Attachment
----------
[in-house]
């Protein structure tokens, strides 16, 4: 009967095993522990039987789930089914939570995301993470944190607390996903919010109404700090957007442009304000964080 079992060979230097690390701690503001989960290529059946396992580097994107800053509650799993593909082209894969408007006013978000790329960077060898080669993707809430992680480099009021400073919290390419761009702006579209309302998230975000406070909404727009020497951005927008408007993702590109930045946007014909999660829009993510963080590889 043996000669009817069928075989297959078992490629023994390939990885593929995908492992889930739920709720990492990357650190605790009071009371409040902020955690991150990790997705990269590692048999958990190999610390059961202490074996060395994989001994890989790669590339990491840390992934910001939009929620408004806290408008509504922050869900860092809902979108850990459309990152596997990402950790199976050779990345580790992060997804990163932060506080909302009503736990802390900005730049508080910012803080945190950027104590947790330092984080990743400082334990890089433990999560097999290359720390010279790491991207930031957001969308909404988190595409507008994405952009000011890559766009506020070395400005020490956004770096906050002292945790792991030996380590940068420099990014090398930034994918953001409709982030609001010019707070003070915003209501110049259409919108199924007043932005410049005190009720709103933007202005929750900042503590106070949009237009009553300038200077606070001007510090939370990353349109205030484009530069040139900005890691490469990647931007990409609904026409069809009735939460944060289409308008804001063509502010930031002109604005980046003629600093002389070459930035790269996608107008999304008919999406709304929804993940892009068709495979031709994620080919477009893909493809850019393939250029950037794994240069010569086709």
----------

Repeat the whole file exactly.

[in-house]
């Protein structure tokens, strides 16, 4: 009967095993522990039987789930089914939570995301993470944190607390996903919010109404700090957007442009304000964080 079992060979230097690390701690503001989960290529059946396992580097994107800053509650799993593909082209894969408007006013978000790329960077060898080669993707809430992680480099009021400073919290390419761009702006579209309302998230975000406070909404727009020497951005927008408007993702590109930045946007014909999660829009993510963080590889 043996000669009817069928075989297959078992490629023994390939990885593929995908492992889930739920709720990492990357650190605790009071009371409040902020955690991150990790997705990269590692048999958990190999610390059961202490074996060395994989001994890989790669590339990491840390992934910001939009929620408004806290408008509504922050869900860092809902979108850990459309990152596997990402950790199976050779990345580790992060997804990163932060506080909302009503736990802390900005730049508080910012803080945190950027104590947790330092984080990743400082334990890089433990999560097999290359720390010279790491991207930031957001969308909404988190595409507008994405952009000011890559766009506020070395400005020490956004770096906050002292945790792991030996380590940068420099990014090398930034994918953001409709982030609001010019707070003070915003209501110049259409919108199924007043932005410049005190009720709103933007202005929750900042503590106070949009237009009553300038200077606070001007510090939370990353349109205030484009530069040139900005890691490469990647931007990409609904026409069809009735939460944060289409308008804001063509502010930031002109604005980046003629600093002389070459930035790269996608107008999304008919999406709304929804993940892009068709495979031709994620080919477009893909493809850019393939250029950037794994240069010569086709």